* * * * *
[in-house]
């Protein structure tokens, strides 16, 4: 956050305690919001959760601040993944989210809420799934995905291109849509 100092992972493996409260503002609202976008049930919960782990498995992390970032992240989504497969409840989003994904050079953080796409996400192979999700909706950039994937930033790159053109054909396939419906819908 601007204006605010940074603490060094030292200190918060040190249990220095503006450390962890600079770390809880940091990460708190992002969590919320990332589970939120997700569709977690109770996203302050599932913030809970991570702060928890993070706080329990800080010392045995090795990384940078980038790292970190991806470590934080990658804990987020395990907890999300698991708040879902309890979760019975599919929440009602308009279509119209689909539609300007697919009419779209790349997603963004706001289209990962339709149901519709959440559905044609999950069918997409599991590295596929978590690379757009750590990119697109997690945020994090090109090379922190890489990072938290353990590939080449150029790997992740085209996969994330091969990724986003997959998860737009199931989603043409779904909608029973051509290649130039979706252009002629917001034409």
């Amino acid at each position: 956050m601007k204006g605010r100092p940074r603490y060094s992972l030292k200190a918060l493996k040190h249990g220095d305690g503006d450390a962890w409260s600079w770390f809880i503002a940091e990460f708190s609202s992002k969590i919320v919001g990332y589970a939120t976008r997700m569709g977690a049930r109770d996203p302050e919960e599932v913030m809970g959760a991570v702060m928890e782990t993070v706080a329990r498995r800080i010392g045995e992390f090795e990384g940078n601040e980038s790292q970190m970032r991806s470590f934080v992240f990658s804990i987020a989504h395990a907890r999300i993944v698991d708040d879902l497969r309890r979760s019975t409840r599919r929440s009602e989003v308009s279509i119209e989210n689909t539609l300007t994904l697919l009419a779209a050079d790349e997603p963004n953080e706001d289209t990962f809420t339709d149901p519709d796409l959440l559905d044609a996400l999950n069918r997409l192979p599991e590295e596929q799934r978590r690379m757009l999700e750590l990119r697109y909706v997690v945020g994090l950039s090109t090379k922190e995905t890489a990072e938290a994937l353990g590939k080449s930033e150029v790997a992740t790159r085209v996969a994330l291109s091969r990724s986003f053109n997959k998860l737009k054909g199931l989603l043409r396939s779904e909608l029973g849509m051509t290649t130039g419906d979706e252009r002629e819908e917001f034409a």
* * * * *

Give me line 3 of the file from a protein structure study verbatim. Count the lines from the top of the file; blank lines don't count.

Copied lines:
């Amino acid at each position: 956050m601007k204006g605010r100092p940074r603490y060094s992972l030292k200190a918060l493996k040190h249990g220095d305690g503006d450390a962890w409260s600079w770390f809880i503002a940091e990460f708190s609202s992002k969590i919320v919001g990332y589970a939120t976008r997700m569709g977690a049930r109770d996203p302050e919960e599932v913030m809970g959760a991570v702060m928890e782990t993070v706080a329990r498995r800080i010392g045995e992390f090795e990384g940078n601040e980038s790292q970190m970032r991806s470590f934080v992240f990658s804990i987020a989504h395990a907890r999300i993944v698991d708040d879902l497969r309890r979760s019975t409840r599919r929440s009602e989003v308009s279509i119209e989210n689909t539609l300007t994904l697919l009419a779209a050079d790349e997603p963004n953080e706001d289209t990962f809420t339709d149901p519709d796409l959440l559905d044609a996400l999950n069918r997409l192979p599991e590295e596929q799934r978590r690379m757009l999700e750590l990119r697109y909706v997690v945020g994090l950039s090109t090379k922190e995905t890489a990072e938290a994937l353990g590939k080449s930033e150029v790997a992740t790159r085209v996969a994330l291109s091969r990724s986003f053109n997959k998860l737009k054909g199931l989603l043409r396939s779904e909608l029973g849509m051509t290649t130039g419906d979706e252009r002629e819908e917001f034409a």